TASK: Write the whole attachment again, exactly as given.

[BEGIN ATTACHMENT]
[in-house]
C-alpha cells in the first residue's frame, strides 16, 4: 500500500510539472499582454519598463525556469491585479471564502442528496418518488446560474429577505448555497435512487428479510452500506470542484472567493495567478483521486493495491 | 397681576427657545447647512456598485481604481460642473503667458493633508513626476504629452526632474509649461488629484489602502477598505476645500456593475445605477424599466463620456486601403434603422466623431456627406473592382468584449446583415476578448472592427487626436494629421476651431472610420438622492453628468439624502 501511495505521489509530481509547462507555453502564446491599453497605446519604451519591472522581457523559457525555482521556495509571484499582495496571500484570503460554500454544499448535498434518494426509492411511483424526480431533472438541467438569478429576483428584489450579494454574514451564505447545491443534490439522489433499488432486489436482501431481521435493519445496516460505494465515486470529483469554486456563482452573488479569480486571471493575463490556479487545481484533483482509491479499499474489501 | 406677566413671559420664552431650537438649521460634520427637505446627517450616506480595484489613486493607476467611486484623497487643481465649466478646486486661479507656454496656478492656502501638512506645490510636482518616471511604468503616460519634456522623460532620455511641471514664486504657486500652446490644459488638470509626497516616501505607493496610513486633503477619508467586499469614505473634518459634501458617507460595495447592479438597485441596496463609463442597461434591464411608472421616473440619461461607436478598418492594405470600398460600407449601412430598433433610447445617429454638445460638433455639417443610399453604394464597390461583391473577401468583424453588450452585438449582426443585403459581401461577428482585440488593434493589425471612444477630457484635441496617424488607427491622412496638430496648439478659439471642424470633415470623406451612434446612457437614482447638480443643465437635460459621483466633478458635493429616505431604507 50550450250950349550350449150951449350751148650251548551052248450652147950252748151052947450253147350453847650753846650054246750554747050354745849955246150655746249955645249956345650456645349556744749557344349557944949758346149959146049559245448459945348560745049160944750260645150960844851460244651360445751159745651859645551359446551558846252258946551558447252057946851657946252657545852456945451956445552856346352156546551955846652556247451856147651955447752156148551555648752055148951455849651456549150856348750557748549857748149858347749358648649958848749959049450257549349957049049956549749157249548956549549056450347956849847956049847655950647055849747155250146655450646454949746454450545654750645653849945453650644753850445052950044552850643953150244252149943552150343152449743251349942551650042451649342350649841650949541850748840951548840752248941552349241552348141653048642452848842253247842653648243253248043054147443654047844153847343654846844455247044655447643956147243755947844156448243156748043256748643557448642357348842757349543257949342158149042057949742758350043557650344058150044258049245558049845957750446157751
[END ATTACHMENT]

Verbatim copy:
[in-house]
C-alpha cells in the first residue's frame, strides 16, 4: 500500500510539472499582454519598463525556469491585479471564502442528496418518488446560474429577505448555497435512487428479510452500506470542484472567493495567478483521486493495491 | 397681576427657545447647512456598485481604481460642473503667458493633508513626476504629452526632474509649461488629484489602502477598505476645500456593475445605477424599466463620456486601403434603422466623431456627406473592382468584449446583415476578448472592427487626436494629421476651431472610420438622492453628468439624502 501511495505521489509530481509547462507555453502564446491599453497605446519604451519591472522581457523559457525555482521556495509571484499582495496571500484570503460554500454544499448535498434518494426509492411511483424526480431533472438541467438569478429576483428584489450579494454574514451564505447545491443534490439522489433499488432486489436482501431481521435493519445496516460505494465515486470529483469554486456563482452573488479569480486571471493575463490556479487545481484533483482509491479499499474489501 | 406677566413671559420664552431650537438649521460634520427637505446627517450616506480595484489613486493607476467611486484623497487643481465649466478646486486661479507656454496656478492656502501638512506645490510636482518616471511604468503616460519634456522623460532620455511641471514664486504657486500652446490644459488638470509626497516616501505607493496610513486633503477619508467586499469614505473634518459634501458617507460595495447592479438597485441596496463609463442597461434591464411608472421616473440619461461607436478598418492594405470600398460600407449601412430598433433610447445617429454638445460638433455639417443610399453604394464597390461583391473577401468583424453588450452585438449582426443585403459581401461577428482585440488593434493589425471612444477630457484635441496617424488607427491622412496638430496648439478659439471642424470633415470623406451612434446612457437614482447638480443643465437635460459621483466633478458635493429616505431604507 50550450250950349550350449150951449350751148650251548551052248450652147950252748151052947450253147350453847650753846650054246750554747050354745849955246150655746249955645249956345650456645349556744749557344349557944949758346149959146049559245448459945348560745049160944750260645150960844851460244651360445751159745651859645551359446551558846252258946551558447252057946851657946252657545852456945451956445552856346352156546551955846652556247451856147651955447752156148551555648752055148951455849651456549150856348750557748549857748149858347749358648649958848749959049450257549349957049049956549749157249548956549549056450347956849847956049847655950647055849747155250146655450646454949746454450545654750645653849945453650644753850445052950044552850643953150244252149943552150343152449743251349942551650042451649342350649841650949541850748840951548840752248941552349241552348141653048642452848842253247842653648243253248043054147443654047844153847343654846844455247044655447643956147243755947844156448243156748043256748643557448642357348842757349543257949342158149042057949742758350043557650344058150044258049245558049845957750446157751